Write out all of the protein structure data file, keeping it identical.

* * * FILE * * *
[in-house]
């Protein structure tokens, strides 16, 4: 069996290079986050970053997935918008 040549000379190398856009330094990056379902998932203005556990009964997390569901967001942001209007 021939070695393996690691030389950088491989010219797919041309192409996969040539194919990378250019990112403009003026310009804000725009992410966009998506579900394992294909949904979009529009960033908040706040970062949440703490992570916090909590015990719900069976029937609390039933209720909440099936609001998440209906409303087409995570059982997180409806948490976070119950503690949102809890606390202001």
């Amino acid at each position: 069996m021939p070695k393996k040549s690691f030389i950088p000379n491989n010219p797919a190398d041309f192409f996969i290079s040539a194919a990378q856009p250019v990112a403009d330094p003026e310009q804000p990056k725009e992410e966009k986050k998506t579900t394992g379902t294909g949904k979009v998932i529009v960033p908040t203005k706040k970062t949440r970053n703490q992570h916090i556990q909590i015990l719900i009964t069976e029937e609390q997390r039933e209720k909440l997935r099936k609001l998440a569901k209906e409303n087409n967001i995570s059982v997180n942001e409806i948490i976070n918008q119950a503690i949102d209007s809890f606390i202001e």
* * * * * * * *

[in-house]
């Protein structure tokens, strides 16, 4: 069996290079986050970053997935918008 040549000379190398856009330094990056379902998932203005556990009964997390569901967001942001209007 021939070695393996690691030389950088491989010219797919041309192409996969040539194919990378250019990112403009003026310009804000725009992410966009998506579900394992294909949904979009529009960033908040706040970062949440703490992570916090909590015990719900069976029937609390039933209720909440099936609001998440209906409303087409995570059982997180409806948490976070119950503690949102809890606390202001």
């Amino acid at each position: 069996m021939p070695k393996k040549s690691f030389i950088p000379n491989n010219p797919a190398d041309f192409f996969i290079s040539a194919a990378q856009p250019v990112a403009d330094p003026e310009q804000p990056k725009e992410e966009k986050k998506t579900t394992g379902t294909g949904k979009v998932i529009v960033p908040t203005k706040k970062t949440r970053n703490q992570h916090i556990q909590i015990l719900i009964t069976e029937e609390q997390r039933e209720k909440l997935r099936k609001l998440a569901k209906e409303n087409n967001i995570s059982v997180n942001e409806i948490i976070n918008q119950a503690i949102d209007s809890f606390i202001e």